Cy Coleman was an American composer and jazz pianist. Coleman was born Seymour Kaufman on June 14, 1929, in New York City to Eastern European Jewish parents, was raised in the Bronx, his mother, Ida was his father was a brickmason. He was a child prodigy who gave piano recitals at venues such as Steinway Hall, the Town Hall, Carnegie Hall between the ages of six and nine. Before beginning his fabled Broadway career, he led the Cy Coleman Trio, which made many recordings and was a much-in-demand club attraction. Despite the early classical and jazz success, Coleman decided to build a career in popular music, his first collaborator was Joseph Allen McCarthy, but his most successful early partnership, albeit a turbulent one, was with Carolyn Leigh. The pair wrote many pop hits, including "Witchcraft" and "The Best Is Yet to Come". One of his instrumentals, "Playboy's Theme," became the signature music of the regular syndicated late night TV show Playboy After Dark in the 1960s and specials presented by editor/publisher Hugh M. Hefner of Playboy magazine, remains synonymous with the Chicago magazine and its creator, Hefner.
Coleman's career as a Broadway composer began when he and Leigh collaborated on Wildcat, which marked the Broadway debut of movie/television comedienne Lucille Ball. The score included the hit tune "Hey, Look Me Over"; when Ball became ill, she left the show, it closed. Next for the two was Little Me, with a book by Neil Simon based on the novel of the same name by Patrick Dennis; the show introduced "Real Live Girl" and "I've Got Your Number," which became popular standards. In 1964, Coleman met Dorothy Fields at a party, when he asked if she would like to collaborate with him, she is reported to have answered, "Thank God somebody asked." Fields was revitalized by working with the much younger Coleman, by the contemporary nature of their first project, Sweet Charity, again with a book by Simon, starring Gwen Verdon, introducing the songs "If My Friends Could See Me Now", "I'm a Brass Band" and "Big Spender". The show was a major success and Coleman found working with Fields much easier than with Leigh.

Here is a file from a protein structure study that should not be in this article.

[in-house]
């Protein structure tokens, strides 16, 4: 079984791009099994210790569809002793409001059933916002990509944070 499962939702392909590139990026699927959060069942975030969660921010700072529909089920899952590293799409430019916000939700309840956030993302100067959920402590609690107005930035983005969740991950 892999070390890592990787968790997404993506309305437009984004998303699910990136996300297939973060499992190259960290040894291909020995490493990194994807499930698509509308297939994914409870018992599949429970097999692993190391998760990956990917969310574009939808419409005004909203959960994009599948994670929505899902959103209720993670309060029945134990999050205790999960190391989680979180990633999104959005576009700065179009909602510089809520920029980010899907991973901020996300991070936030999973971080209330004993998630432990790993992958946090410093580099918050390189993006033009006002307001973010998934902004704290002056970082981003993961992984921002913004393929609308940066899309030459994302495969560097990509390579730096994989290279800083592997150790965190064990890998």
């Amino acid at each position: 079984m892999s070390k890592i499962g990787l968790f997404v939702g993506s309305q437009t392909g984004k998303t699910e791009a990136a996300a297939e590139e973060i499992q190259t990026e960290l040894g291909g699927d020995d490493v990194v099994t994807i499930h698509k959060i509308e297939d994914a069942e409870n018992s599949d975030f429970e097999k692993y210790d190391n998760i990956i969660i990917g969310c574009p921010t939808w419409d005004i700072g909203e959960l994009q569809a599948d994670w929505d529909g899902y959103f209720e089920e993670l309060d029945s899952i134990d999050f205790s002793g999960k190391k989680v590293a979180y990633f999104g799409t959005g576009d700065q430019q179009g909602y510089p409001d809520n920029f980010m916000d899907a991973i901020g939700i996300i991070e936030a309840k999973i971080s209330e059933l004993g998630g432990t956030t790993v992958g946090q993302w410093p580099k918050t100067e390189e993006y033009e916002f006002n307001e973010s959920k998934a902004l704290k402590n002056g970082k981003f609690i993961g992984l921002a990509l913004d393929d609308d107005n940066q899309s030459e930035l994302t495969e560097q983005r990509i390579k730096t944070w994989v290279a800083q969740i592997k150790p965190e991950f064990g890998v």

The partnership was to work on two more shows – an aborted project about Eleanor Roosevelt, Seesaw which reached Broadway in 1973 after a troubled out-of-town tour. Despite mixed reviews, the show enjoyed a healthy run; the partnership was cut short by Fields' death in 1974. Coleman remained prolific in the late 1970s, he collaborated on I Love My Wife with Michael Stewart, On The Twentieth Century with Betty Comden and Adolph Green, Home Again, Home Again with Barbara Fried, although the latter never reached Broadway. In 1970 he produced the single "Lying Here". for the Rock Opera "Sensations", took a full page ad in Billboard magazine to promote his upcoming star vocalist Steve Leeds singing In 1980, Coleman served as producer and composer for the circus-themed Barnum, which co-starred Jim Dale and Glenn Close. In the decade, he collaborated on Welcome to the Club with A. E. Hotchner, City of Angels with David Zippel. In the latter, inspired by the hard-boiled detective film noir of the 1930s and 1940s, he returned to his jazz roots, the show was a huge critical and commercial success.
The 1990s brought more new Coleman musicals to Broadway: The Will Rogers Follies, again with Comden and Green, The Life, a gritty look at pimps and assorted other lowlife in the big city, with Ira Gasman, a revised production of Little Me. Coleman's film scores include Father Goose, The Art of Love, Garbo Talks and Family Business. In addition, he wrote memorable television specials for Shirley MacLaine, If My Friends Could See Me Now and Gypsy in My Soul. Coleman has been the only composer to win consecutive Tony awards for Best Score at the same time that the corresponding musicals won for Best Musical: City of Angels and Will Rogers' Follies. Coleman was on the ASCAP Board of Directors for many years and served as their Vice Chairman Writer. One final musical with a Coleman score played in Los Angeles at the Mark Taper Forum Dec. 2003-Jan. 2004 under the title Like Jazz, as a Broadway tryout. Investor Transamerica Capital went forward with plans to mount a Broadway production renamed In the Pocket.
Dirk Decloedt and Maurice Hines were announced as director and choreographer with an anticipated opening in Spring 2006 but it never opened. Coleman studied at New York's The High School of Music & Art and the New York College of Music, graduating in 1948. Coleman died of cardiac arrest on November 2004, at New York Hospital, he was survived by Shelby Coleman and their adopted daughter, Lily Cye Coleman. To the end, he was part of the Broadway scene – he had attended the premiere of Michael Frayn's new play Democracy earlier on November 18. Awards and nominations1997 Tony Award Best Book of a Musical The Life 1997 Tony Award Best Musical The Life 1997 Tony Award Best Original Score The Life 1991 Tony Award Best Musical The Will Rogers Follies 1991 Tony Award Best Original Score The Will Rogers Follies 1990 Tony Award Best Musical City of Angels 1990 Tony Award Best Original Score City of Angels 1980 Tony Award Best Musical Barnum 1980 Tony Award Best Original Score Barnum 1978 Tony Award Best Musical On the Twentieth Century 1978 Tony Award Best Original Score On the Twentieth Cen